As the moisture content of the soil increases, it was observed that VAM fungal spore number decreases. Maximum numbers of spores were isolated from soil samples with 2% of moisture contents. However, for the places where phosphorous level was low, a negative correlation was observed between VAM spore number and moisture content of the soil.
Statistical analysis was carried out and the mean values of pH, organic carbon, potassium and phosphorous were compared by Duncans Multiple Range Test (DMRT). The pH values from different districts were statistically analyzed. The analysis was also subjected to ANOVA. The data from the Table 1 revealed that significantly higher pH values were recorded from the Udham Singh Nagar District.
As per Table 3, there was no significant correlation (r = 0.087898733) of spore number with pH. However, organic matter content revealed positive correlation (r = 0.261011252) with spore number. The statistical analysis showed negative correlation (r = -0.103347728) between spore number and phosphorous content. The potassium content of soil showed significant positive correlation (r = 0.682053741) with spore numbers.
ANOVA was also worked out and the mean value was also compared by DMRT.
Changes in edaphic factors greatly influence mycorrhizal diversity. The present research also included the effect of soil pH, soil phosphorous, organic matter content of soil, soil potassium and moisture content of soil on the number of VAM spores. The correlation between the individual variations of different edaphic factors with spore number was also investigated. The statistical results corresponding to the effect of soil pH, soil phosphorous, organic matter content of soil, soil potassium and moisture content of soil on the number of VAM spores for some specific sites chosen from each districts have been shown in Table 1 and 3.
Effect of soil pH: Distribution of various VAM fungi is slightly influenced by soil pH. Some Glomus species are very common in neutral or alkaline soil but few in acid soil, whereas species of Acaulospora are usually found in acid soil. The pH alone may not be responsible for germination of VAM fungal spores, since with change in soil pH, chemical constitution of soil also changes. The relationship between soil pH and mycorrhization is complex and depends on the plant species and also soil type, forms of phosphorous and fungal species involved. The optimum pH for different endophytes can vary in different soils and specific endophytes have an optimum pH at which they perform best.
The soil samples analyzed during the present study had the pH range 6.0-7.2 and the results did not reveal any significant correlation (Table 1, 3). However, the relationship cannot be even categorized in non-significant relationship. The reason behind this may be due to widely distributed geographical locations covered and the different types of medicinal plants studied. Maximum number of spores were isolated from the pH range of 6.2-7.1 (Fig. 1). On the basis of results obtained during the present study, it can be said that almost neutral condition or slightly acidic conditions are more favourable for survival of spores and their sporulation process. It was observed that extreme alkaline and acidic conditions are not favourable for endurance of spores. However, in some locations it was observed that pH had negative correlation to spore number (at sites D and L), whereas in sharp contrast to this situation pH had positive correlation with spore number at other few locations (site M). During the analysis carried out, it was noted that the occurrence of spores of Glomus species was maximum in versatile and adverse soil and climatic conditions. This clearly indicates that the genus of Glomus species has high tolerance to the harsh and unfavourable conditions.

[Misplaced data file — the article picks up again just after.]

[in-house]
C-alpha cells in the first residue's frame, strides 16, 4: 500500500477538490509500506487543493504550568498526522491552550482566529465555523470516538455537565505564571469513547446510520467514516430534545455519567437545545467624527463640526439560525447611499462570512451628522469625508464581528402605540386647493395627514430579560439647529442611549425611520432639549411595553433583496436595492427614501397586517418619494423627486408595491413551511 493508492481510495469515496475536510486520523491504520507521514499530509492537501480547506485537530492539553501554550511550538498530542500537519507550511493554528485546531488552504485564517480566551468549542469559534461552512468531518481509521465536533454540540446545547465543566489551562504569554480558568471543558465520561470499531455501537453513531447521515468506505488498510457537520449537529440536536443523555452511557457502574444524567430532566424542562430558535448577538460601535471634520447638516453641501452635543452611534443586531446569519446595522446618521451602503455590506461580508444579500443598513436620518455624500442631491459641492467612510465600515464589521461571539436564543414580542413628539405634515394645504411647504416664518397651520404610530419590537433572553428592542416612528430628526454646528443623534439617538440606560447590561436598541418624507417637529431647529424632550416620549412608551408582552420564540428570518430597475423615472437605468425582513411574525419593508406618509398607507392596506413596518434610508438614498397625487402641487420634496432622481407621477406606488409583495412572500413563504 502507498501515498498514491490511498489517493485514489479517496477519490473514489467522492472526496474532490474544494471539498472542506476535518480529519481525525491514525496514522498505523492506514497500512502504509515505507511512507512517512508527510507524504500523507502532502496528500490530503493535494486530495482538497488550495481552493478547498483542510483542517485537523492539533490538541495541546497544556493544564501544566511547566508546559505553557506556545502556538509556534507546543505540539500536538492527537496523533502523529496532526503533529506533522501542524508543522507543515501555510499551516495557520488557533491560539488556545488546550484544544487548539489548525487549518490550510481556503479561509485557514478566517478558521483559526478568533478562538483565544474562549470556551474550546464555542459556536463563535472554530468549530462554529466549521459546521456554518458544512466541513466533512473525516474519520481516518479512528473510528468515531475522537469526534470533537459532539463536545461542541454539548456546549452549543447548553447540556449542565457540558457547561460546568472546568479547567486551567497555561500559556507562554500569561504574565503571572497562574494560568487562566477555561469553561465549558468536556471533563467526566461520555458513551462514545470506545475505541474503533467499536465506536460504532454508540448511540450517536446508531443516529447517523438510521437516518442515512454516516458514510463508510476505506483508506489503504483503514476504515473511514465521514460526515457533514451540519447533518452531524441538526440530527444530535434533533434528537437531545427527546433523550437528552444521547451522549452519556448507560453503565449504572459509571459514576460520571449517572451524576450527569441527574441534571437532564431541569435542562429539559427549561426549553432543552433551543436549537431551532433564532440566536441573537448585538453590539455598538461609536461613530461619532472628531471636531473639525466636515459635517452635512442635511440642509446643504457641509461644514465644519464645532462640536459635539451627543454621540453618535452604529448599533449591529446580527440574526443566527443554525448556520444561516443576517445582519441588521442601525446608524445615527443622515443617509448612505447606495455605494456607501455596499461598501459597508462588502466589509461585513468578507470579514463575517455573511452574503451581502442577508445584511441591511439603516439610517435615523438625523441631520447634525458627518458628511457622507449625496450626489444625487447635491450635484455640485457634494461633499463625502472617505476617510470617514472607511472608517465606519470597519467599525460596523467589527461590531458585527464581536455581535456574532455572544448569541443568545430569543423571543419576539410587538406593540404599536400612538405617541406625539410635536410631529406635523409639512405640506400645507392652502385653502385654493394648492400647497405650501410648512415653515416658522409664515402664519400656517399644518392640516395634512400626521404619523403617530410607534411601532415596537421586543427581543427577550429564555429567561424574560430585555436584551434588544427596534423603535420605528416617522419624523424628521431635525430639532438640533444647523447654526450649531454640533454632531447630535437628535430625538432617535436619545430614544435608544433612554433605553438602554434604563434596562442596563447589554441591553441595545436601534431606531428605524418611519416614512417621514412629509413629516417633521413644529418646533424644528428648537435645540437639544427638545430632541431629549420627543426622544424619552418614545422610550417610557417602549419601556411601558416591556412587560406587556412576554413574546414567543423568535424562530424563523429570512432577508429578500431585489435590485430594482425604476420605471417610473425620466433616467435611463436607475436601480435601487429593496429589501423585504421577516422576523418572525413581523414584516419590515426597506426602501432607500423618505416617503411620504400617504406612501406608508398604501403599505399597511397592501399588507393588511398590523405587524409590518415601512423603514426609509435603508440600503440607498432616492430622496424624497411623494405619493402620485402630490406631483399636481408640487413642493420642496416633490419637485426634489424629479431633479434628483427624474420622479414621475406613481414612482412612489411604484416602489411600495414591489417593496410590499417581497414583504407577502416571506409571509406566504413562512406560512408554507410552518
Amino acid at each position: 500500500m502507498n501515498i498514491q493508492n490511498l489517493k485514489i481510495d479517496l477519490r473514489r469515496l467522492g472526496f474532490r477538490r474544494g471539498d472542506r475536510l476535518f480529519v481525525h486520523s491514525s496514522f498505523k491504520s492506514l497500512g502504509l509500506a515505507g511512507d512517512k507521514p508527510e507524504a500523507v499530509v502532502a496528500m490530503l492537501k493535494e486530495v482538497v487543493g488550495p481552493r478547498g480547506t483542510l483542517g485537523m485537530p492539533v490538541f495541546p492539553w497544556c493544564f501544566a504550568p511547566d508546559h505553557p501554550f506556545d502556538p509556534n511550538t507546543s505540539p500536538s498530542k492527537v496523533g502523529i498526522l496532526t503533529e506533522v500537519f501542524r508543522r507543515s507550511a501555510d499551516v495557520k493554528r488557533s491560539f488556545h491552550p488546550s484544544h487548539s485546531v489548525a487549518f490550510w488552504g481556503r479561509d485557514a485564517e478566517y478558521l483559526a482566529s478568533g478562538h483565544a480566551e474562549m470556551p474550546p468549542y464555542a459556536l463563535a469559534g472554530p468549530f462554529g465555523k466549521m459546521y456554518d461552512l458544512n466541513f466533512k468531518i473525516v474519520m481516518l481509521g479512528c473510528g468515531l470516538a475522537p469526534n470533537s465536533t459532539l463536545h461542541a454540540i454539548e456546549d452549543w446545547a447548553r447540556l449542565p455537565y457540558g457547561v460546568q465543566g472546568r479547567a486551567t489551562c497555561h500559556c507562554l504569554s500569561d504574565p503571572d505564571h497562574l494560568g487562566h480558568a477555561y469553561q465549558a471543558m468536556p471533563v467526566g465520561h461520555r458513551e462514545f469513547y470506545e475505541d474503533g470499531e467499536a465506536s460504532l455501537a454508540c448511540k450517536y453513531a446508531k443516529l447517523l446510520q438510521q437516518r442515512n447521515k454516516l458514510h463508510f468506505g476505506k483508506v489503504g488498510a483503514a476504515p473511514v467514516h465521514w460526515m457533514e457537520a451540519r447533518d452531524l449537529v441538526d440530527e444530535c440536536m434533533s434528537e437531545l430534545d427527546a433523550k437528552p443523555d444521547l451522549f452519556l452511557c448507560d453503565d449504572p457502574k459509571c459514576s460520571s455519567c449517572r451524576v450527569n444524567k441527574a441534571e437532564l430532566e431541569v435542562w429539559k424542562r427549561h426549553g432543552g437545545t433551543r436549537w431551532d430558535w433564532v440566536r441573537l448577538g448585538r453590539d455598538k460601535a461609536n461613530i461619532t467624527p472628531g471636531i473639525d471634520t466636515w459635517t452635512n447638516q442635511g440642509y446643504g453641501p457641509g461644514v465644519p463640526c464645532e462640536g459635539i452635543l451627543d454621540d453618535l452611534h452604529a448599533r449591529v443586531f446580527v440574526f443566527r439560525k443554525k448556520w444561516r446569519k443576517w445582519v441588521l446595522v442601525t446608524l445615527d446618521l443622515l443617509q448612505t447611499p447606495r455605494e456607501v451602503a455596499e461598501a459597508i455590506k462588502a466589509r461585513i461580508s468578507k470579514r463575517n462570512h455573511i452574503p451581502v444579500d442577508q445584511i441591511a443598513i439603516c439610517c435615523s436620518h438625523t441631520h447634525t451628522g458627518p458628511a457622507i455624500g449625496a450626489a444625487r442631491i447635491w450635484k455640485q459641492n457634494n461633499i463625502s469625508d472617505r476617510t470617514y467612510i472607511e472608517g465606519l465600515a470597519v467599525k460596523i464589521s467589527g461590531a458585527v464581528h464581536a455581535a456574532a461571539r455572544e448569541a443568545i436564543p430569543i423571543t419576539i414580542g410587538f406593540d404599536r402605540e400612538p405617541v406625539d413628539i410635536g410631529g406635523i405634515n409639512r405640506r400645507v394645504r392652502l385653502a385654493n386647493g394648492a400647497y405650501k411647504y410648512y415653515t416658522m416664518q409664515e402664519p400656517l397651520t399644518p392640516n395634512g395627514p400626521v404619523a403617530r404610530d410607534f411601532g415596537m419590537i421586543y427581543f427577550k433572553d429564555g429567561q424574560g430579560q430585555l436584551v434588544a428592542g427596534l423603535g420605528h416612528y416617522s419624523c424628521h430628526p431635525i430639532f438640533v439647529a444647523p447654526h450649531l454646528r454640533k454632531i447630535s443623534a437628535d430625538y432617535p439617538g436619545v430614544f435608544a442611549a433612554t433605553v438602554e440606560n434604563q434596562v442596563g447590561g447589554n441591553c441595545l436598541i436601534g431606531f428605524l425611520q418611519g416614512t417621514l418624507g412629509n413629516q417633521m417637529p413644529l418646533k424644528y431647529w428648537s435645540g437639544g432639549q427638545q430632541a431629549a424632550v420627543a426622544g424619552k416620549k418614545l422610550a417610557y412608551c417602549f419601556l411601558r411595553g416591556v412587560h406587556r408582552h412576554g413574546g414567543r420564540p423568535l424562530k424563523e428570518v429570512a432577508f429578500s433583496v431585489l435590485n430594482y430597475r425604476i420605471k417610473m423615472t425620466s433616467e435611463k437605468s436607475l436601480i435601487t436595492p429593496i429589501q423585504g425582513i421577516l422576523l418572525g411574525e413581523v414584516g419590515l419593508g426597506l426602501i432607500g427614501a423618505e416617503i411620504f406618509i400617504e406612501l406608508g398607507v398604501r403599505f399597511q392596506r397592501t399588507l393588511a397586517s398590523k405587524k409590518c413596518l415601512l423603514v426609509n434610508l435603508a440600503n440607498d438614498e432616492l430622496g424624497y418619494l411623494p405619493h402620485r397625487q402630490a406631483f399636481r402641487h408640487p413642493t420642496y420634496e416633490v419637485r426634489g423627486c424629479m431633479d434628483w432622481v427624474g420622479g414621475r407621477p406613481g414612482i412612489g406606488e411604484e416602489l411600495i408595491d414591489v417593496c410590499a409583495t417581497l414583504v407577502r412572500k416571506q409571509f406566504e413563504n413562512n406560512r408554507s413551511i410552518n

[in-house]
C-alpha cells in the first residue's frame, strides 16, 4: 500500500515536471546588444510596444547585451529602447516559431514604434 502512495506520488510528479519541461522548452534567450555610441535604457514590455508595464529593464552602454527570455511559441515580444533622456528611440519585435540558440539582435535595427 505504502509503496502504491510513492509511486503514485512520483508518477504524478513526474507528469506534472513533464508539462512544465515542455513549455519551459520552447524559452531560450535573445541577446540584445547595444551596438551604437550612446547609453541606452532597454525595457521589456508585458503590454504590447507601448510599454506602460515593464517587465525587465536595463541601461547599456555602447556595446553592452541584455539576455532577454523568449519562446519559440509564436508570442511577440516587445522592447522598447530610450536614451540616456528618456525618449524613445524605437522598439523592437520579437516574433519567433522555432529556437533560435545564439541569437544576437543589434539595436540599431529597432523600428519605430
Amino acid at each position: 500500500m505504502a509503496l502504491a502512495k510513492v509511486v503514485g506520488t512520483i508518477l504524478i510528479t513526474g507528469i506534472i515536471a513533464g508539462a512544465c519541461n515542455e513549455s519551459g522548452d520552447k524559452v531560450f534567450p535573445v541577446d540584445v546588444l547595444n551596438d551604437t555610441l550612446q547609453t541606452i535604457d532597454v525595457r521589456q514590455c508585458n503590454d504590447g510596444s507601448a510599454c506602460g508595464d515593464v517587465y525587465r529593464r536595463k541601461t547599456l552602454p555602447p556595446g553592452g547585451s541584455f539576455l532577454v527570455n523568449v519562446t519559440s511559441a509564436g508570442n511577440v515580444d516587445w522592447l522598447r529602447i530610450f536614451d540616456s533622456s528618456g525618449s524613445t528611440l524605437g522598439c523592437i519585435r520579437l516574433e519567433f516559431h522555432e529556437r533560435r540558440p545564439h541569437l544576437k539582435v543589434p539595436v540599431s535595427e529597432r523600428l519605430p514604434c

Wang et al. (1993) also studied the effects of pH on Arbuscular Mycorrhiza. Similar to our results, they observed small effects of pH in the range 5.5-7.5, however, colonization was greatest at pH 6.5, at places Rothamsted and Woburn. Furthermore, they also observed that only fine endophyte was infected at pH 4.5 and was present as a diminishing fraction of total colonized root at pH 5.5 and 6.5, whereas being absent at 7.5 (Wang et al., 1985). This complete shift in species with pH (apart from possible changes in the coarse endophytes) had remarkably little effect on the total fraction of the root length colonized.
Effect of organic matter content: Organic matter content is an essential factor for soil fertility. It was established that organic matter content plays an important role in affecting the number of spores. The increased mycorrhizal colonization with the addition of organic matter in the form of manure was reported by Johnston (1949). But in sharp contrast, Nicolson (1960) reported a decrease in mycorrhizal colonization with increased soil organic matter.
The present study substantially indicates that VAM fungal spore population increases with an increase in organic matter. However, it is extremely difficult to establish that a single factor influences the mycorrhizal spore population in a natural ecosystem. This is due to the reason that other environmental and climatic factors also influence soil microfauna and microflora as also the mycorrhizal spore population. Percent organic carbon level of soil that ranges from 0.725 to 0.829%, showed significant positive correlation with spore number (Table 1, 3). More number of VAM fungal spores were isolated from the soils having elevated level of organic matter content (Fig. 2).